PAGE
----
On paper, it's spring, but we've had snow off and on for a week. No complaint. The transformation of the landscape that I see upon awakening after a night of snowfall is magic, pure and simple. I can no longer ski, so shoveling has become my winter sport of choice. Again, no complaint.
George Wesley Bellows is associated with The Ashcan School of early twentieth century American art. He painted street urchins, derelicts, and teeming slums. I suppose his signature works are his dark paintings of long-limbed prize fighters, battling before louche crowds in smokey air. But there was another side to him--perhaps several other sides. He left the grit of New York City to live in Woodstock where he got back to nature and painted landscapes.
In Love of Winter, the realist turns impressionist. Bellows again depicts a large crowd of people, but out in the open, skating a frozen river beneath blue mountains, and not jammed into a tenement. Their faces are blanks; indeed only two seem to have eyes. But there's energy in their body language, and I don't think it's a stretch to say that some recall to us the sinewy strength of Bellows' boxers.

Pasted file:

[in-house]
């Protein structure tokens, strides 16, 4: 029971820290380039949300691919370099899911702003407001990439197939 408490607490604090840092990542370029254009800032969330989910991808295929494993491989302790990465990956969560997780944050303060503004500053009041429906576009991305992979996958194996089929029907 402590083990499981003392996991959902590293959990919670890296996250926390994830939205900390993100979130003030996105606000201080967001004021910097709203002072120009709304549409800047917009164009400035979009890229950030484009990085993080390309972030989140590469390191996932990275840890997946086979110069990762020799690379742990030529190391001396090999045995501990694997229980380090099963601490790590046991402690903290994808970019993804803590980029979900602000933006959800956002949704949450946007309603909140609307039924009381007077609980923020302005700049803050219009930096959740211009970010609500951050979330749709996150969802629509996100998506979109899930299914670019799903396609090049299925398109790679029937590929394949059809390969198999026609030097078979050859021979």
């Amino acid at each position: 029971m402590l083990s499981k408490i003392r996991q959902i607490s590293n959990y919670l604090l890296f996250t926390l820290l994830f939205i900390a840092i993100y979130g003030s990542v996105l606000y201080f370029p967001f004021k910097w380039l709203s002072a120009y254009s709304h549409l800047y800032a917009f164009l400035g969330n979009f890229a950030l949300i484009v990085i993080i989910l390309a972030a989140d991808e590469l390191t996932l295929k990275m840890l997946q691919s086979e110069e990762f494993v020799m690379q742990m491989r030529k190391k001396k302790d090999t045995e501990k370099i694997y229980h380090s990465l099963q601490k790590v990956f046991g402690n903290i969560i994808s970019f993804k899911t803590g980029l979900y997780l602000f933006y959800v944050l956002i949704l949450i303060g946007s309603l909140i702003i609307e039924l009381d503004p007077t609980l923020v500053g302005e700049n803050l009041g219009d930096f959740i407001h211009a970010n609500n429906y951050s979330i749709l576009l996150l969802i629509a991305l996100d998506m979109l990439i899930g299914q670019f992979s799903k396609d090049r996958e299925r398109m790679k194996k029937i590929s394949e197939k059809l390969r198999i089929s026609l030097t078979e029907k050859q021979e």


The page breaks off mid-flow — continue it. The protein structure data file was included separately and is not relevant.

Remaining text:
I don't know the back story. Why are they all skating in the same direction? Are they heading to a winter gathering, where a bonfire and hot chocolate await? Is there a set route for them, like that of a marathon? Or is the artist, a socialist, telling us that in this healthy and natural setting, the progress of humanity is united as opposed to the conflict and chaos of the cities?
Perhaps it's best not to speculate too much. I've done my shoveling for the day.
Love of Winter by George Wesley Bellows, 1914. Click on the picture for a closer look.